This is the thirteenth thread in the series on the ABC Preon Model. Links to earlier threads will appear in the comment below.
The discovery of the Higgs Boson was announced in 2012. But, similar to the top quark discovery which was discussed in the
previous thread of this series
, the discovery of the Higgs actually involves finding
decay products, not the Higgs itself, since the Higgs decays too quickly to appear within the detector apparatus.
And once again, just as with the top quark, the ABC Preon Model can explain what is known as the Higgs signature by recognizing the formation of free
preons; this time involving an A, a B and an anti-A. The combined mass of these three preons is twice the mass of the A (2 times 45.6 GeV/c2 = 91.2
GeV/c2) plus the mass of the B (34.8 eV/c2) which leads to a total of 126.0 GeV/c2 – consistent with the mass measured for what is known as the
Higgs. But while the mass is very important to predict, it is equally important that the decay channels predicted are also those that are observed.
One of the observed decay channels is shown above. The A, B, and anti-A preons are formed from a high energy collision, with the B being knocked out
of a proton and the A and anti-A being formed from the energy of the collision. What is left of the proton, now without its B preon, is shown as well.
Then, a B / anti-B pair (virtual, or off-shell) forms out of vacuum. The B combines with what was left of the proton to create a hadronic shower.
(High energy physics events often result in hadronic showers since the violence of the collision rips apart the colliding particles. While clean decay
products may result from a portion of what is ripped apart, the remainder must combine into hadrons, and this frequently leads to a shower of
What is left after we use up the particles that create the hadronic shower are an A, a B, an anti-A and an anti-B. The figure above shows those four
particles grouped in such a way so as to result in what is understood to be the preonic constituents of the massive leptons.(See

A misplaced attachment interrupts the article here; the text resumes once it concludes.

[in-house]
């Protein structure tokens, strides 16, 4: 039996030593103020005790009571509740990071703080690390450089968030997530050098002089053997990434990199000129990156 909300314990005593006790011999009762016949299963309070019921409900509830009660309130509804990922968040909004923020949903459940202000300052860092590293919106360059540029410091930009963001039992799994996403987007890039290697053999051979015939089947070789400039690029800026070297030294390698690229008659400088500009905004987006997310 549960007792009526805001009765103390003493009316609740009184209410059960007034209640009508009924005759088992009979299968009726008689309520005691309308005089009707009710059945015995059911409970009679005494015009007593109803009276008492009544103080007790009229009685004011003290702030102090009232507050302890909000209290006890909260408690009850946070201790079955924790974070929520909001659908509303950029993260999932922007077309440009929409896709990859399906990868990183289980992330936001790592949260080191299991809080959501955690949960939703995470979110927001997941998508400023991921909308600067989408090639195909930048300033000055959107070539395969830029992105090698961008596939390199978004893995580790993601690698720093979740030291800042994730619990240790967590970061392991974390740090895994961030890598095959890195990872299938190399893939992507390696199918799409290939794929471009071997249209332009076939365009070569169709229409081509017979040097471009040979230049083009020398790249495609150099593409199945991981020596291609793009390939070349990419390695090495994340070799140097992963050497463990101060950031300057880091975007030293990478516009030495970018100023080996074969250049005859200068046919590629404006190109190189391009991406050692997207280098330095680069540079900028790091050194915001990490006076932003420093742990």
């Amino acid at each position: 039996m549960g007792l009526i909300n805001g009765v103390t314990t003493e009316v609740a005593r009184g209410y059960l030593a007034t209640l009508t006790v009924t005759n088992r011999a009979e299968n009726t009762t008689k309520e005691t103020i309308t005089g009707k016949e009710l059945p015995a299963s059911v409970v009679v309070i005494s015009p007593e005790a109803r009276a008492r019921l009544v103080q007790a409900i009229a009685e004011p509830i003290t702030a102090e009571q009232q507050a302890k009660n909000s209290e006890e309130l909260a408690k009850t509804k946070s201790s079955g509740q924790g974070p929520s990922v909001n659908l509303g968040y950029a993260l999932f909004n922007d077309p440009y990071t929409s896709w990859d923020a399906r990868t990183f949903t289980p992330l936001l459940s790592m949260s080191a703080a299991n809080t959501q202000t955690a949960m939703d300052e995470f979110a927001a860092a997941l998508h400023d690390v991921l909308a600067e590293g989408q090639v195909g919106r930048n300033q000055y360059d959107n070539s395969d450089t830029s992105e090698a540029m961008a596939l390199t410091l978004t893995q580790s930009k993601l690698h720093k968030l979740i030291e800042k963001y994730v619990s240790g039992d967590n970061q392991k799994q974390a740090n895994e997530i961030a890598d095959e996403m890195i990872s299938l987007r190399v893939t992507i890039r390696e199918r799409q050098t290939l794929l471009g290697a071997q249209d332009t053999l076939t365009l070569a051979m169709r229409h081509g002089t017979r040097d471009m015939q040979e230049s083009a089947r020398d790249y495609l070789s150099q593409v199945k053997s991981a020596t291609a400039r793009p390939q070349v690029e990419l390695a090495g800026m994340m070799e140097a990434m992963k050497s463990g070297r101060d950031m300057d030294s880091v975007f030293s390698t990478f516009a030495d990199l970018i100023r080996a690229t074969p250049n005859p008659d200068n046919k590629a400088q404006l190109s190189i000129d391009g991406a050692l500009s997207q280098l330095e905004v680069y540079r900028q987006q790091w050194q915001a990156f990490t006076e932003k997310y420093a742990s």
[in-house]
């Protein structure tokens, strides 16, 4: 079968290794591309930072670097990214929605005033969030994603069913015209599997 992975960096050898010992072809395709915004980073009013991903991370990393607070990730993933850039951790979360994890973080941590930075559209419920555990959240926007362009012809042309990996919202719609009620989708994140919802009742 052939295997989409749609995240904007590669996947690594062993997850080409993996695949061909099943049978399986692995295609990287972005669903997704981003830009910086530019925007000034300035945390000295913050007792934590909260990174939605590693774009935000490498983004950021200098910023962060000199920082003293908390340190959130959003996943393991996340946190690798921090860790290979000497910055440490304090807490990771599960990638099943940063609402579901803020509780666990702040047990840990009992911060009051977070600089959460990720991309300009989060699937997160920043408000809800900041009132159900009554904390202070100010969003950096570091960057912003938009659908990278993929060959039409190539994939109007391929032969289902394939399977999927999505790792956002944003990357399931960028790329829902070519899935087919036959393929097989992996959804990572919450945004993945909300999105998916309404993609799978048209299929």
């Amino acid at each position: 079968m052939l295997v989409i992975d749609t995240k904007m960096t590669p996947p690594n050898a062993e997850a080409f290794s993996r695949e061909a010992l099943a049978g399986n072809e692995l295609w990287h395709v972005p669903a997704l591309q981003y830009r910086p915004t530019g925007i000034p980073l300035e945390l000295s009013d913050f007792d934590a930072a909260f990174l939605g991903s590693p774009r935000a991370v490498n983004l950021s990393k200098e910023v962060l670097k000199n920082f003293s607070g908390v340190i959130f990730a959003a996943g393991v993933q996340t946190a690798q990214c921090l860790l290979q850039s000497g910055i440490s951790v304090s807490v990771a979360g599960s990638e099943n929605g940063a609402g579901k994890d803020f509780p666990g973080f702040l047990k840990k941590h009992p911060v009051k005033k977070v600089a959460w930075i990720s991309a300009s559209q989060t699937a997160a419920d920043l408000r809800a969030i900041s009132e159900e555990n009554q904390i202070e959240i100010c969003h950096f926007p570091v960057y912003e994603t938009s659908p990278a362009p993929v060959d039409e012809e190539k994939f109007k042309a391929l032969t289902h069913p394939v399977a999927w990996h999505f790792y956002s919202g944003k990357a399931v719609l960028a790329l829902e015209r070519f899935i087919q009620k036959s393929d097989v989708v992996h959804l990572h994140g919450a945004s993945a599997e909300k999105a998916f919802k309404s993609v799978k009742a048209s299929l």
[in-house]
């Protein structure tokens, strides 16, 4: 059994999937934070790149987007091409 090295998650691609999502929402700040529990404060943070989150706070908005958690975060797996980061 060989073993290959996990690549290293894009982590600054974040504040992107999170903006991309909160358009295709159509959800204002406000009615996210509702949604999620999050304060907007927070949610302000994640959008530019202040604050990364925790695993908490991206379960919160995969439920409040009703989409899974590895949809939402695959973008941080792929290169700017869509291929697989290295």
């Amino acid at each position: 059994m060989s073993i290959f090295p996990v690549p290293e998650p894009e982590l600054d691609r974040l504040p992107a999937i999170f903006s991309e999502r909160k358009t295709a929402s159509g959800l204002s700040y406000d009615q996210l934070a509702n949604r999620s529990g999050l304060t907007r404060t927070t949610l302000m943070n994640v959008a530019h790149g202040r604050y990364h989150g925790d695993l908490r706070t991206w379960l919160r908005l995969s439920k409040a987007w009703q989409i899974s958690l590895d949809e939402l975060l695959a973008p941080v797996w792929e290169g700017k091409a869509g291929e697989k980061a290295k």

in this series for how massive leptons are modeled.) Lepton anti-lepton
annihilation to two photons is commonly known - and so the above groupings show us how a two photon decay channel results from the original free A, B,
The above figure can also be used to explain W pair production. If a neutrino/neutrino pair forms in association with Group 1 and another
neutrino/neutrino pair forms in association with Group 2, then W pair production results, since that combination of particles in each group lead to W
signatures as was explained in thread 9
of this series.
The above figure can also be used to explain lepton/anti-lepton pair production. In that case only a single neutrino/neutrino pair forms, with one
neutrino combining with the Group 1 preons to form a lepton and the other neutrino combining with the Group 2 preons to form an anti-lepton. (Again
refer to thread 2
in this series for a description of the modeling of the massive
The above figure can also be used to explain quark/anti-quark production, which will occur if the B and anti-B annihilate into a C and anti-C followed
by neutrino/neutrino production out of vacuum, with the C, neutrino and remaining A forming a quark and the anti-C, neutrino and remaining anti-A
forming an anti-quark. (See thread 5
in this series for a description of the modeling
of quarks). Note that what has just been described will result in quark/anti-quark pairs of the up family. If instead the A annihilates with the
anti-A into a C and anti-C, the remaining B and anti-B will combine with the C and anti-C to form the down family of quark/anti-quark pairs
There is also another possible decay channel for the free A, B, and anti-A preons as shown below:
The above figure shows how four high energy leptons will be produced from a free A, B, and anti-A as understood by the ABC Preon Model. Vacuum
creation of a B / anti-B pair enables one B to combine with a portion of the proton fragments, leading to a hadronic shower just as in the earlier
figure. This time however, we group the A with the anti-A and the B with the anti-B. The A/anti-A pair is understood within the ABC Preon Model to be
what leads to the various Z signatures (See thread 9
of this series which discussed Z
formation). One of the predictions of the 1997 ABC Preon Model publication is the B/anti-B pair, labeled Z* in the figure above. The Z* has not yet
been seen in isolation, and it will lead to signatures similar to those produced by an A/anti-A pair, only at somewhat lower energy. (See
of this series for more on the prediction of the Z*).
In one of the free A/anti-A pair decay modes, a B/anti-B pair and a neutrino/neutrino pair will form out of vacuum resulting in the components needed
to make a lepton/antilepton pair. In one of the B/anti-B pair decay modes an A/anti-A pair and a neutrino/neutrino pair will form out of vacuum and
join with the B/anti-B pair resulting in the components needed to make a second lepton/antilepton pair. Other decay modes are possible, such as the Z
and Z* forming quark / anti-quark pairs via vacuum formation of C / anti-C preon pairs and additional neutrinos.
Once again, just as was the case of the top quark signature discussed in the previous
, the ABC Preon Model predicts all of the decay modes seen in nature, this time for what is known as the Higgs signature.